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Ever since I grew up, and actually learned things, I’ve had little patience with those who have based their views on U.S. foreign policy largely on pointing to the dark side of America’s diplomatic record. Not that this record doesn’t exist. But what realistic policy conclusions can be drawn from this focus? That American adversaries both then and now are ipso facto virtuous? Or harmless? That the United States has no right to defend its interests internationally? That making hard choices and taking morally challenged actions are never necessary in foreign policy?

Nonetheless, when spotlighting lapses – necessary and unnecessary – can curb hubris, the exercise is well worth considering. So that’s why former Washington Post reporter Blaine Harden’s column today on one American military campaign during the Korean War deserves a read.

As Harden notes, during that conflict, the U.S. Air Force engaged in a carpet-bombing of North Korea that even American political and military leaders at that time eventually acknowledged was appalling in its indiscrimination. I’ve never harbored any moral qualms about the U.S. strategic bombing of Germany and Japan in World War II – which included many civilian targets. And I have never found convincing academic claims that Washington bears significant responsibility for the outbreak of hostilities in Korea.

But what I find especially contemptible about the Korea bombing is that, unlike Germany and Japan, North Korea had no defense industry worth destroying. Moreover, by the time the war started, U.S. leaders were already aware that allied air attacks on German war production in particular were largely ineffective. (Strikes against German oil supplies, by contrast, clearly crippled the Nazi war machine.) And whereas Hitler and his Japanese counterparts were strongly – even enthusiastically supported – by their populations, it’s doubtful that North Koreans back then were avid converts to aggression and totalitarianism.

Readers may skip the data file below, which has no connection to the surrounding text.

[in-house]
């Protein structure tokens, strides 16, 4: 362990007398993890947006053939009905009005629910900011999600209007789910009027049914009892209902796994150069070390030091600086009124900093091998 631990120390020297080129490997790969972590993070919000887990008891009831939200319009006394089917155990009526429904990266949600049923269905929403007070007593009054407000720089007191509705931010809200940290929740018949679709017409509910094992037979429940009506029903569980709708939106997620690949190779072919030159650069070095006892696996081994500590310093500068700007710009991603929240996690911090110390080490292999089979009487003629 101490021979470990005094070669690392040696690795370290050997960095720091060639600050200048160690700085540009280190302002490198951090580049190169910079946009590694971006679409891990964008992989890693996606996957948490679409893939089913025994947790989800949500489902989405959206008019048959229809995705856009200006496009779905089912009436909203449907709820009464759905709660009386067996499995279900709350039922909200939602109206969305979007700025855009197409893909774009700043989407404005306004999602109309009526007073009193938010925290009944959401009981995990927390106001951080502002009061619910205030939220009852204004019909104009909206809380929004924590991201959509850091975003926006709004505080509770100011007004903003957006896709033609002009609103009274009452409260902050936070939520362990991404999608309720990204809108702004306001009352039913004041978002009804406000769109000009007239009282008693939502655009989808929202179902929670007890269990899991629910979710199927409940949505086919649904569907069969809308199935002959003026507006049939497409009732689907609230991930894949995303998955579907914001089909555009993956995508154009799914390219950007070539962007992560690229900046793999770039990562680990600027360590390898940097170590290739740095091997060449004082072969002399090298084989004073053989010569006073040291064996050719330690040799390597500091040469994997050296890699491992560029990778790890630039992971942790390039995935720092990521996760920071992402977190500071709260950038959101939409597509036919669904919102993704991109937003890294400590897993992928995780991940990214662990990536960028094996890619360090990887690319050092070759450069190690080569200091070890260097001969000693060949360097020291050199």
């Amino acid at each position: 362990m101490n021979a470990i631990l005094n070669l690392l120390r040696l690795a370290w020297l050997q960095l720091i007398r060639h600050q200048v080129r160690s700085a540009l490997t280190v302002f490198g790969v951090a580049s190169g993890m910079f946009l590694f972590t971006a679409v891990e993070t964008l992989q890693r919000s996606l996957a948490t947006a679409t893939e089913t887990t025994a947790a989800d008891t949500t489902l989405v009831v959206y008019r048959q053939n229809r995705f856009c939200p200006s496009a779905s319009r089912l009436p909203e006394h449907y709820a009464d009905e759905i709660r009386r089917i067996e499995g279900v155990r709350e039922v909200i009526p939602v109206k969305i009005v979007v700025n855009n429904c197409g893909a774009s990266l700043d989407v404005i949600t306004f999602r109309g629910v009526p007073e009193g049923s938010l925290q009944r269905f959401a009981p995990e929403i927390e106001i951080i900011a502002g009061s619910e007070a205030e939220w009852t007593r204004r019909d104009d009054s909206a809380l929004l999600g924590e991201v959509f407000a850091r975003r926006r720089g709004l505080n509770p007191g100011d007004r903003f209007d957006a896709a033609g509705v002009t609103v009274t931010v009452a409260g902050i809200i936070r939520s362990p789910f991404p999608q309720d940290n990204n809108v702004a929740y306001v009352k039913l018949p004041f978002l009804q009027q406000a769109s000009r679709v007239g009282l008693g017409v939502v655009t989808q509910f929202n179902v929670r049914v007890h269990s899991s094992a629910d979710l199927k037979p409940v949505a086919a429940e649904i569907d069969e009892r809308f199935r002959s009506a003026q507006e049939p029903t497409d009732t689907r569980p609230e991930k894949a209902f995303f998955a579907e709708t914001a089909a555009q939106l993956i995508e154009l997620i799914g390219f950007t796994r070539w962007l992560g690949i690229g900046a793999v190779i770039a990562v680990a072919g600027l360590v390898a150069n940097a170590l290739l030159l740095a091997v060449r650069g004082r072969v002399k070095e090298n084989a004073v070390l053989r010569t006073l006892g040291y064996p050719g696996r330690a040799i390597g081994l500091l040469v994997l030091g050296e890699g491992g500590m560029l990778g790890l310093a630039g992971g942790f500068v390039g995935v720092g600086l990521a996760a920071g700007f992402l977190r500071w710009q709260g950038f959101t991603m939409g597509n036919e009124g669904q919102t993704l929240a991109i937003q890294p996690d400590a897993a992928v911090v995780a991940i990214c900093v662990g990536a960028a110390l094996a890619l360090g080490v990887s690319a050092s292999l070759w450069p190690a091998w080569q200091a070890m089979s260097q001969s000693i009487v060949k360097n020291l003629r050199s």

Harden calls the American bombing a war crime, and suggests that an U.S. apology might play a useful role in moderating the North Korean regime’s political extremism and dangerous behavior. He might be right on the first count, but I’m much less sure about the second point. One reason for my skepticism – Vietnam and the rest of Indochina experienced a comparable bombardment during the 1960s and 1970s. Yet when that war ended, Hanoi never allowed war-time memories to interfere with postwar normalization with the United States. And although Vietnam is ruled by a Communist dictatorship that deals harshly with dissent, it has never perpetrated the atrocities of which Pyongyang is accused.

It’s true that the Korea and Vietnam situations differ in significant ways. The Korean War ended in a stalemate that persists to this day. The Indochina wars ended in clear Communist victory. Moreover, relations between Vietnam and neighboring China have always been worse than those between China and North Korea, and Hanoi has long recognized the value of enabling American power to balance Beijing’s in the region – as long as its dominion over its own country was accepted. But it’s not at all clear that these contrasts can fully account for the extreme – and bizarre – anti-Americanism of three generations of North Korean leaders, not to mention the horrors they have inflicted on their own people.

Still, I’m sympathetic to Harden’s call for an apology. I do agree that President Obama has gone overboard in this regard. And as implied above, I don’t expect any gains abroad. But in this case, I suspect that a mea culpa would bring greater self-awareness. And with the proper perspective, that can only strengthen America’s democracy in the long run.

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